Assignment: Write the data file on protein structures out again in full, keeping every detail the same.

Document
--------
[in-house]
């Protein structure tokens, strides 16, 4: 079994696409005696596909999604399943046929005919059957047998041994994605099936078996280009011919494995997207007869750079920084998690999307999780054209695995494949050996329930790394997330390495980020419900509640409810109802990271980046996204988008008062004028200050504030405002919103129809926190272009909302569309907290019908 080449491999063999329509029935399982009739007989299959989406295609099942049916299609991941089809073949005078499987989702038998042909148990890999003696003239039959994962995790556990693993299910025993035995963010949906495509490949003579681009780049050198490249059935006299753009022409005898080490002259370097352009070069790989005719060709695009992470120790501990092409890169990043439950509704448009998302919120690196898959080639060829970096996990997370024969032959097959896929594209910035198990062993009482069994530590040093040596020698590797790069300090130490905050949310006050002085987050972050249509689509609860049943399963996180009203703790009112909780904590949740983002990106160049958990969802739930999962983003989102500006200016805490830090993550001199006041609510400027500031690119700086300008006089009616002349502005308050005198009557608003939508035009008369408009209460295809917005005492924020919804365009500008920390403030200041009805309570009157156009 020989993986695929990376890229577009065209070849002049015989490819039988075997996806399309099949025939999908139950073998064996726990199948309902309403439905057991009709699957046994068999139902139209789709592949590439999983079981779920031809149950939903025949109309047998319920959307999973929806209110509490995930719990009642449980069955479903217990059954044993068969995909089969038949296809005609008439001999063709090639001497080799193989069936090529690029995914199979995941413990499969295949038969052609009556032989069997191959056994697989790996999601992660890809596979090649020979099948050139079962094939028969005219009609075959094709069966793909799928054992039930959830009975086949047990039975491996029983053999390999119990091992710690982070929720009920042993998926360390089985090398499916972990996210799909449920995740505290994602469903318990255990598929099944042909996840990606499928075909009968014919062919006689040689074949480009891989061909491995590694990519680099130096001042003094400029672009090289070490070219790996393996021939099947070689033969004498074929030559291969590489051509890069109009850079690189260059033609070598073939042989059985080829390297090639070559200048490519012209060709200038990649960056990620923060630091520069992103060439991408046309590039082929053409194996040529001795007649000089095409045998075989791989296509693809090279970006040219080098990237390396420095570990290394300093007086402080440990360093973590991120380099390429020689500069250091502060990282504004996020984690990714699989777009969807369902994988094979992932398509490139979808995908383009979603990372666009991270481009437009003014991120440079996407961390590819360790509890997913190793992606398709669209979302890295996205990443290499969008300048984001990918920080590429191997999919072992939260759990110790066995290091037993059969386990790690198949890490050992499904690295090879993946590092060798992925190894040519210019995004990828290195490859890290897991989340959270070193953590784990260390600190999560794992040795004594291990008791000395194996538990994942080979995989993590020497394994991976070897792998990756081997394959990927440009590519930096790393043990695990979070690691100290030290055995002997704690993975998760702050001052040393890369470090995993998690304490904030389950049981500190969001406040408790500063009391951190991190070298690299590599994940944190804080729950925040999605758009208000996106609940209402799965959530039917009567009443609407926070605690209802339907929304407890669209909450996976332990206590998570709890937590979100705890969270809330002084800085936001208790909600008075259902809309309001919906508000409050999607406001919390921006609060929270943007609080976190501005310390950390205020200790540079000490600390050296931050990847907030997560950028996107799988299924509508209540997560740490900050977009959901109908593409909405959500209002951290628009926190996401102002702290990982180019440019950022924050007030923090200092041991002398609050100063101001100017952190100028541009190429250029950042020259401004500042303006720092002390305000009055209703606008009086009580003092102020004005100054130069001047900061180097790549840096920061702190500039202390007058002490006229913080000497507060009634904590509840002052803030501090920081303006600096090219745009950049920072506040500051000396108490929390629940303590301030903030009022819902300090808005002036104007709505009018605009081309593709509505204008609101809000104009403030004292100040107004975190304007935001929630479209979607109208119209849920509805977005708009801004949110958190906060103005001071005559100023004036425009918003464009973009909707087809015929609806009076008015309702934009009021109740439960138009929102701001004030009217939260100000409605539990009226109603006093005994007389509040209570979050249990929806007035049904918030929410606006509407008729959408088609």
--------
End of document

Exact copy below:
[in-house]
């Protein structure tokens, strides 16, 4: 079994696409005696596909999604399943046929005919059957047998041994994605099936078996280009011919494995997207007869750079920084998690999307999780054209695995494949050996329930790394997330390495980020419900509640409810109802990271980046996204988008008062004028200050504030405002919103129809926190272009909302569309907290019908 080449491999063999329509029935399982009739007989299959989406295609099942049916299609991941089809073949005078499987989702038998042909148990890999003696003239039959994962995790556990693993299910025993035995963010949906495509490949003579681009780049050198490249059935006299753009022409005898080490002259370097352009070069790989005719060709695009992470120790501990092409890169990043439950509704448009998302919120690196898959080639060829970096996990997370024969032959097959896929594209910035198990062993009482069994530590040093040596020698590797790069300090130490905050949310006050002085987050972050249509689509609860049943399963996180009203703790009112909780904590949740983002990106160049958990969802739930999962983003989102500006200016805490830090993550001199006041609510400027500031690119700086300008006089009616002349502005308050005198009557608003939508035009008369408009209460295809917005005492924020919804365009500008920390403030200041009805309570009157156009 020989993986695929990376890229577009065209070849002049015989490819039988075997996806399309099949025939999908139950073998064996726990199948309902309403439905057991009709699957046994068999139902139209789709592949590439999983079981779920031809149950939903025949109309047998319920959307999973929806209110509490995930719990009642449980069955479903217990059954044993068969995909089969038949296809005609008439001999063709090639001497080799193989069936090529690029995914199979995941413990499969295949038969052609009556032989069997191959056994697989790996999601992660890809596979090649020979099948050139079962094939028969005219009609075959094709069966793909799928054992039930959830009975086949047990039975491996029983053999390999119990091992710690982070929720009920042993998926360390089985090398499916972990996210799909449920995740505290994602469903318990255990598929099944042909996840990606499928075909009968014919062919006689040689074949480009891989061909491995590694990519680099130096001042003094400029672009090289070490070219790996393996021939099947070689033969004498074929030559291969590489051509890069109009850079690189260059033609070598073939042989059985080829390297090639070559200048490519012209060709200038990649960056990620923060630091520069992103060439991408046309590039082929053409194996040529001795007649000089095409045998075989791989296509693809090279970006040219080098990237390396420095570990290394300093007086402080440990360093973590991120380099390429020689500069250091502060990282504004996020984690990714699989777009969807369902994988094979992932398509490139979808995908383009979603990372666009991270481009437009003014991120440079996407961390590819360790509890997913190793992606398709669209979302890295996205990443290499969008300048984001990918920080590429191997999919072992939260759990110790066995290091037993059969386990790690198949890490050992499904690295090879993946590092060798992925190894040519210019995004990828290195490859890290897991989340959270070193953590784990260390600190999560794992040795004594291990008791000395194996538990994942080979995989993590020497394994991976070897792998990756081997394959990927440009590519930096790393043990695990979070690691100290030290055995002997704690993975998760702050001052040393890369470090995993998690304490904030389950049981500190969001406040408790500063009391951190991190070298690299590599994940944190804080729950925040999605758009208000996106609940209402799965959530039917009567009443609407926070605690209802339907929304407890669209909450996976332990206590998570709890937590979100705890969270809330002084800085936001208790909600008075259902809309309001919906508000409050999607406001919390921006609060929270943007609080976190501005310390950390205020200790540079000490600390050296931050990847907030997560950028996107799988299924509508209540997560740490900050977009959901109908593409909405959500209002951290628009926190996401102002702290990982180019440019950022924050007030923090200092041991002398609050100063101001100017952190100028541009190429250029950042020259401004500042303006720092002390305000009055209703606008009086009580003092102020004005100054130069001047900061180097790549840096920061702190500039202390007058002490006229913080000497507060009634904590509840002052803030501090920081303006600096090219745009950049920072506040500051000396108490929390629940303590301030903030009022819902300090808005002036104007709505009018605009081309593709509505204008609101809000104009403030004292100040107004975190304007935001929630479209979607109208119209849920509805977005708009801004949110958190906060103005001071005559100023004036425009918003464009973009909707087809015929609806009076008015309702934009009021109740439960138009929102701001004030009217939260100000409605539990009226109603006093005994007389509040209570979050249990929806007035049904918030929410606006509407008729959408088609």